On the one-year anniversary of the first COVID-19-related death in Los Angeles County, more workers have become eligible for a vaccine to combat the new leading cause of death, officials said.
Over the past year, 22,213 people in L.A. County have succumbed to the coronavirus, with 119 of those deaths reported Wednesday. County Public Health Director Barbara Ferrer said before COVID-19 started its catastrophic spread last year, coronary heart disease was the number one killer.
“From March 1, 2020, to February 22, 2021, there were almost 11,000 deaths due to heart disease in L.A. County. That’s about half of the deaths we’ve seen in one year from COVID-19,” Ferrer said at a media briefing. “There’s been tremendous tragedy and suffering here and across the world.”
But L.A. County has been making strides and is inching its way to a less restrictive tier of California’s reopening plan. The county currently remains in the purple, or most-restrictive, tier but it has met the metrics required for movement to the red tier which is expected next Wednesday, provided test positivity and case rates stay below the threshold.
The county is now seeing the lowest number of daily cases since last April, with an average of less than 700 cases a day. On Wednesday 1,514 more coronavirus cases were reported, but included a few hundred backlogged cases, the Los Angeles County Department of Public Health reported.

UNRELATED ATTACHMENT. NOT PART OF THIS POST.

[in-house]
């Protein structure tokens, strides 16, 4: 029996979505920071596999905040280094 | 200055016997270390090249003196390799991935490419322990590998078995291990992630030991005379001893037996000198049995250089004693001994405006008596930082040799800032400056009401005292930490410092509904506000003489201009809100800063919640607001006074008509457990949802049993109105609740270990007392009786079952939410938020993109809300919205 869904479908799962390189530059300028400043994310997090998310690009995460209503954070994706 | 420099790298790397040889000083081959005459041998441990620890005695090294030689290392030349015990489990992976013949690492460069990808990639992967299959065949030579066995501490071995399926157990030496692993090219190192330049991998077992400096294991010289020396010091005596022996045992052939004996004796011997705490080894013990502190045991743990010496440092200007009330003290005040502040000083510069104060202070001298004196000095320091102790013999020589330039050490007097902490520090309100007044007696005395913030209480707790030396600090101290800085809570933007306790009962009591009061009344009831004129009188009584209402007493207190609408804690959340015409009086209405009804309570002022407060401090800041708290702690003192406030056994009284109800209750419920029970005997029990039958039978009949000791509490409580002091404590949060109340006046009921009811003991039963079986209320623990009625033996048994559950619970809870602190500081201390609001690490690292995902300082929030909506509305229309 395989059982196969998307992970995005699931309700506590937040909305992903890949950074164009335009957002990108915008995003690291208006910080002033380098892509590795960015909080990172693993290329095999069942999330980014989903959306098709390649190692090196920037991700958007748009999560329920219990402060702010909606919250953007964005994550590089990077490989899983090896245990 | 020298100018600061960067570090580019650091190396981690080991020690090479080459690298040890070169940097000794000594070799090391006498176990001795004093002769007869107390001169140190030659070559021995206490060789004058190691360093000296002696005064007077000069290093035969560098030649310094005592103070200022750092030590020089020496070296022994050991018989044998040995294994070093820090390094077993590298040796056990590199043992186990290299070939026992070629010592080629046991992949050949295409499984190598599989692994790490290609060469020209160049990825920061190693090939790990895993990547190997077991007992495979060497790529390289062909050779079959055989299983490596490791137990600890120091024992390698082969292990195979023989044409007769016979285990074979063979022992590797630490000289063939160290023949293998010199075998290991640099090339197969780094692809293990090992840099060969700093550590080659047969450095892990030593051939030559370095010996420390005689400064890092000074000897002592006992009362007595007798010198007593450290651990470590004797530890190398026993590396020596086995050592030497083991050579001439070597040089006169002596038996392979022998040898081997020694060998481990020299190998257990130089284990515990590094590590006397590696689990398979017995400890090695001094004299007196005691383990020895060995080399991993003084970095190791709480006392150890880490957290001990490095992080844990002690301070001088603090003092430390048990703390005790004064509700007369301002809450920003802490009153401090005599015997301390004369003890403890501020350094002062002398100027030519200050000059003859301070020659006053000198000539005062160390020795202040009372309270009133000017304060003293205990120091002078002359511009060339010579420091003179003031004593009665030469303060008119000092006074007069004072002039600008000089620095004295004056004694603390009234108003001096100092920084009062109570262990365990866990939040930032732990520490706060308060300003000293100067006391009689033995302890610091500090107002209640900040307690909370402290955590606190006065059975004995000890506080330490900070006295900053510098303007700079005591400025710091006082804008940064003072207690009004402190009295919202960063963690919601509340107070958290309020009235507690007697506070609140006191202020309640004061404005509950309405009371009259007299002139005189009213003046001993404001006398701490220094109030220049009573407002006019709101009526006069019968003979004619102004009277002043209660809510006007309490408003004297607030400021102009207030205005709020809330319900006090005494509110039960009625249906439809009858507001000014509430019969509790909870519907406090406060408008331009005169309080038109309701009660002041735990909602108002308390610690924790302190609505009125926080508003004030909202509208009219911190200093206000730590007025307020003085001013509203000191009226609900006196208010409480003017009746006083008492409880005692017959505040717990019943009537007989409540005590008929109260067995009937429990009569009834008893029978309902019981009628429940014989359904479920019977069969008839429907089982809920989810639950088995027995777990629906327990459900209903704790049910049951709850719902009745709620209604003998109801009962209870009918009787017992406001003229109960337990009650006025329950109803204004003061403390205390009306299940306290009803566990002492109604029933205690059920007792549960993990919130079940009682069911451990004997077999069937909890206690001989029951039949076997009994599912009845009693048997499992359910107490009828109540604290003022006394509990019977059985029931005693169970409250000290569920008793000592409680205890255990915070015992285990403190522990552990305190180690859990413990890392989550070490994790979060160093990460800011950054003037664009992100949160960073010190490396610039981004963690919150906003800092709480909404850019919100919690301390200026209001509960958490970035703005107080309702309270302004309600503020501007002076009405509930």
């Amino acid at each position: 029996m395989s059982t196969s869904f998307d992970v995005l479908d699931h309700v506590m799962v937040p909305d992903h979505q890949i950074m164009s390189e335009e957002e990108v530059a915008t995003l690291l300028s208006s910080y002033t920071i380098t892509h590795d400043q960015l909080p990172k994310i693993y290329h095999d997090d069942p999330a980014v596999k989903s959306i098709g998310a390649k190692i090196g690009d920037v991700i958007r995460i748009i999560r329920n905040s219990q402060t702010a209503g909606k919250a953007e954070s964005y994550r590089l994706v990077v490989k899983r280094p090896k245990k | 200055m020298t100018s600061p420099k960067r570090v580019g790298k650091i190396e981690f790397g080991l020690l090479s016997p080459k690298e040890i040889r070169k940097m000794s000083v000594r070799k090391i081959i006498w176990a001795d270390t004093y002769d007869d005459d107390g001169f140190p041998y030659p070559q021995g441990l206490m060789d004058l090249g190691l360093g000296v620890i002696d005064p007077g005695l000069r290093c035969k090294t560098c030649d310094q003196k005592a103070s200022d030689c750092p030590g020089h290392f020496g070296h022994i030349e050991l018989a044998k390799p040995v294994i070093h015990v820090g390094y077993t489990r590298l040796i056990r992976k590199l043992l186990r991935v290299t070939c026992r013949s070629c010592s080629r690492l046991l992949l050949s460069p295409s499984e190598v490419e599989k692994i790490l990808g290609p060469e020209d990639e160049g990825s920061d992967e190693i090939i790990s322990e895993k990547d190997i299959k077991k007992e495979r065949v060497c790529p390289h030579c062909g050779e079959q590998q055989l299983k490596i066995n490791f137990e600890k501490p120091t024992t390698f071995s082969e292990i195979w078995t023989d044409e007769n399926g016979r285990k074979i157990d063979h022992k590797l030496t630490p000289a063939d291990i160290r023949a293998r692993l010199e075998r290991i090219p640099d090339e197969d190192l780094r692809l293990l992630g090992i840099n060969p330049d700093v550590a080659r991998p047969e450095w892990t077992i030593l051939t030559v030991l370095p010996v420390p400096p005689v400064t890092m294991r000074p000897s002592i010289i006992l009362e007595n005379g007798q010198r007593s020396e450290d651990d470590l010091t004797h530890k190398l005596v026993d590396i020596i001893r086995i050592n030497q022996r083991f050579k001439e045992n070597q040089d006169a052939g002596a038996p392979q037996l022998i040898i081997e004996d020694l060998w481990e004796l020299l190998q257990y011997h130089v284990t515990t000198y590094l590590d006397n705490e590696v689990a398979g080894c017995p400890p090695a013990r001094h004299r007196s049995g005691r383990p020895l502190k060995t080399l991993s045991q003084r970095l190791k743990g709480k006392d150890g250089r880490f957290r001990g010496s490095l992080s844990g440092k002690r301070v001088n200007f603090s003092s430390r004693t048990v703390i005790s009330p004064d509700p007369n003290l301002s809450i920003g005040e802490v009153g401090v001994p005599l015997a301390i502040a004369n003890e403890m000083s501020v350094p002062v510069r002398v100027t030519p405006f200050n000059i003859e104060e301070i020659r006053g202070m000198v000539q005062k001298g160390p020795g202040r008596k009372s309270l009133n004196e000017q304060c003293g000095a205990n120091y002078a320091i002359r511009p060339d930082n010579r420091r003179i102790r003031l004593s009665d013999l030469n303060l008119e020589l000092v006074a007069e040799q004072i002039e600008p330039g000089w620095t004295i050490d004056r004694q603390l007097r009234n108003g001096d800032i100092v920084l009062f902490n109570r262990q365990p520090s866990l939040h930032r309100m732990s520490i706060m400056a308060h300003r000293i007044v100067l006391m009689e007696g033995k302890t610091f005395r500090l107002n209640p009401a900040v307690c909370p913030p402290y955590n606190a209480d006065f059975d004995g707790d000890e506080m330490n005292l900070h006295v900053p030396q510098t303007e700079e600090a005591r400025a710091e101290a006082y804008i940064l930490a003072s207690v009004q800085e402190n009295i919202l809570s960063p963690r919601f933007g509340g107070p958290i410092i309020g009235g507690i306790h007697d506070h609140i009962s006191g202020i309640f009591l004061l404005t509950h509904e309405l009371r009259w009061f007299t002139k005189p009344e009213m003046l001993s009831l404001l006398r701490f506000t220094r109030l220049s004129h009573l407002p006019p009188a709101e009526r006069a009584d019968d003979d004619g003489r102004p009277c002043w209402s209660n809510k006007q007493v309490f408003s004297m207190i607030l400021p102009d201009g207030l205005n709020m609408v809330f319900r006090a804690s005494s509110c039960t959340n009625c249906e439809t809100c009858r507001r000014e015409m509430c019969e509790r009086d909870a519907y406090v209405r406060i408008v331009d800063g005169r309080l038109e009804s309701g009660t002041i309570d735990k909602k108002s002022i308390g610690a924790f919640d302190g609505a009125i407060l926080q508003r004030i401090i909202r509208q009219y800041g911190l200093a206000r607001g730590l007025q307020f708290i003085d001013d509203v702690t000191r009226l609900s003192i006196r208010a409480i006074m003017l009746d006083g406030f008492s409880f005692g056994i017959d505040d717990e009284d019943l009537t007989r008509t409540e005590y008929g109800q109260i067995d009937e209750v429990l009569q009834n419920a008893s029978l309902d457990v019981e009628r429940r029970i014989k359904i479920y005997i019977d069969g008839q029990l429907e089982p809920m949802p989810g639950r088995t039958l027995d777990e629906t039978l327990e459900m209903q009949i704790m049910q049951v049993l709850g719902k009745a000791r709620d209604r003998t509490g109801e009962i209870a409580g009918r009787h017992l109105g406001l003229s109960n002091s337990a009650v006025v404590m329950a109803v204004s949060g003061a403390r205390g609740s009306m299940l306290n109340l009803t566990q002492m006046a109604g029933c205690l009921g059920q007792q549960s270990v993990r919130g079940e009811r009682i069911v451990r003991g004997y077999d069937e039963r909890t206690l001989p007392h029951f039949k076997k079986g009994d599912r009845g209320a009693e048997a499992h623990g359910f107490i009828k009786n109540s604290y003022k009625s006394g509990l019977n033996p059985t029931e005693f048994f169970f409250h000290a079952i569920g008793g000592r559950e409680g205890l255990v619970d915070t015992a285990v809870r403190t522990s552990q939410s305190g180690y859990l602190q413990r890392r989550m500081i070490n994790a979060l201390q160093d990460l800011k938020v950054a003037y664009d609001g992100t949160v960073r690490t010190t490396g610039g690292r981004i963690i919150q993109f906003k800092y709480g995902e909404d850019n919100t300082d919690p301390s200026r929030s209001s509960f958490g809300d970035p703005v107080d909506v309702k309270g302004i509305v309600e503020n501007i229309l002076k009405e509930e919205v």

Hospitalizations are also decreasing and under 1,200 patients per day. Currently there are 1,079 patients hospitalized with COVID-19 and 30% are in the intensive care unit.
And as of March 2, the average number of daily deaths have dropped to 40, but still remain high when compared to early November when that average was around 14.
Ferrer said despite cases, hospitalizations and deaths trending downward, the numbers are still not yet back down to pre-surge levels.
“While all of our numbers are moving in promising directions, hospitalizations and deaths are still high. This reminds us of how much suffering continues to happen during the aftermath of a surge in cases,” she said.
With high hopes of drastically reducing the far-reaching impacts of COVID-19, L.A. County officials are encouraging residents to get a COVID-19 vaccine upon eligibility. Those who are newly permitted to get a shot as part of the state’s Phase 1B are custodians, janitors, public transit workers and airport ground crew workers. Emergency service responders including social workers who handle cases of violence, abuse or neglect, and foster parents providing emergency for young people are also now eligible for a vaccine.
Vaccine appointments are currently in the process of being created for the newly eligible workers, Ferrer said, and should be available Saturday and Sunday at the large capacity county sites including The Forum in Inglewood.
Starting March 15, vaccine eligibility will open up to those deemed “higher risk” ages 16 to 64 with severe health conditions including cancer, chronic kidney disease, chronic pulmonary disease, Down syndrome, pregnancy, heart conditions, Sickle cell disease, solid organ transplant, severe obesity and Type 2 diabetes mellitus.
To check vaccine eligibility, or to make an appointment, visit myturn.ca.gov.